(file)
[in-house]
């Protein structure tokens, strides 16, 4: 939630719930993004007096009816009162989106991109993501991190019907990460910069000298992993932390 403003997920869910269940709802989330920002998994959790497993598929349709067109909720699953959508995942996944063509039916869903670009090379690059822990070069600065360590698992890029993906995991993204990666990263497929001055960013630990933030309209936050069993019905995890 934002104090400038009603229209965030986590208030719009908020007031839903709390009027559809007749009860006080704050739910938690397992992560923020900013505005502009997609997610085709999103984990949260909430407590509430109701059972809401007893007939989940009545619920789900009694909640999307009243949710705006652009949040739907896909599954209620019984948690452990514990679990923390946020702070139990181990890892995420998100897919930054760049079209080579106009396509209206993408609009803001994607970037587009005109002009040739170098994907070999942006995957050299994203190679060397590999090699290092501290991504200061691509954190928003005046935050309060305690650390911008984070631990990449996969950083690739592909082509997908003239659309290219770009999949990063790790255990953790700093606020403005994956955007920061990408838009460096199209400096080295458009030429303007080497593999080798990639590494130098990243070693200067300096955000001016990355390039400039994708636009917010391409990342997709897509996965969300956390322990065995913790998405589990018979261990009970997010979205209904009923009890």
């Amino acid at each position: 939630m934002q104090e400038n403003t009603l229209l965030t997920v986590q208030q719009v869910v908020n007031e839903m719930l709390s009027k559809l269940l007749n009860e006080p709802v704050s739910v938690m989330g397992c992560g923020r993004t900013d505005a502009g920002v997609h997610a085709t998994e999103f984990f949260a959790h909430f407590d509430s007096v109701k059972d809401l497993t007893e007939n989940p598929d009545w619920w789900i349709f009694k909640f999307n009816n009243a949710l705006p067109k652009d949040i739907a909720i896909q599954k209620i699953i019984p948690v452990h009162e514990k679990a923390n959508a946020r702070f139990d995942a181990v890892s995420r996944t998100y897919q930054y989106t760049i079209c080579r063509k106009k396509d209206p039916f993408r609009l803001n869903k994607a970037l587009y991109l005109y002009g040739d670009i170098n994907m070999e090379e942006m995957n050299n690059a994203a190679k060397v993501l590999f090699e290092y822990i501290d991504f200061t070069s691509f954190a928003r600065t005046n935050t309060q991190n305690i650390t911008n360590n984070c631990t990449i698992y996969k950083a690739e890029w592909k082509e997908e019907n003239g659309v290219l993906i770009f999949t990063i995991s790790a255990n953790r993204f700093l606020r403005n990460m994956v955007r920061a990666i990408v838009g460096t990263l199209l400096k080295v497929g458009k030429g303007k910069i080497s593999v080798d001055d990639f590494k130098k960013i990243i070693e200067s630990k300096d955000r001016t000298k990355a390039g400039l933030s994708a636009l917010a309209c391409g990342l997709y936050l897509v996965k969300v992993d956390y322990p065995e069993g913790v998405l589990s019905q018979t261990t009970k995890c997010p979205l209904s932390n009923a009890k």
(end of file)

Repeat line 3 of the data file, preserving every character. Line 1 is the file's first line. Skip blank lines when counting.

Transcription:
């Amino acid at each position: 939630m934002q104090e400038n403003t009603l229209l965030t997920v986590q208030q719009v869910v908020n007031e839903m719930l709390s009027k559809l269940l007749n009860e006080p709802v704050s739910v938690m989330g397992c992560g923020r993004t900013d505005a502009g920002v997609h997610a085709t998994e999103f984990f949260a959790h909430f407590d509430s007096v109701k059972d809401l497993t007893e007939n989940p598929d009545w619920w789900i349709f009694k909640f999307n009816n009243a949710l705006p067109k652009d949040i739907a909720i896909q599954k209620i699953i019984p948690v452990h009162e514990k679990a923390n959508a946020r702070f139990d995942a181990v890892s995420r996944t998100y897919q930054y989106t760049i079209c080579r063509k106009k396509d209206p039916f993408r609009l803001n869903k994607a970037l587009y991109l005109y002009g040739d670009i170098n994907m070999e090379e942006m995957n050299n690059a994203a190679k060397v993501l590999f090699e290092y822990i501290d991504f200061t070069s691509f954190a928003r600065t005046n935050t309060q991190n305690i650390t911008n360590n984070c631990t990449i698992y996969k950083a690739e890029w592909k082509e997908e019907n003239g659309v290219l993906i770009f999949t990063i995991s790790a255990n953790r993204f700093l606020r403005n990460m994956v955007r920061a990666i990408v838009g460096t990263l199209l400096k080295v497929g458009k030429g303007k910069i080497s593999v080798d001055d990639f590494k130098k960013i990243i070693e200067s630990k300096d955000r001016t000298k990355a390039g400039l933030s994708a636009l917010a309209c391409g990342l997709y936050l897509v996965k969300v992993d956390y322990p065995e069993g913790v998405l589990s019905q018979t261990t009970k995890c997010p979205l209904s932390n009923a009890k």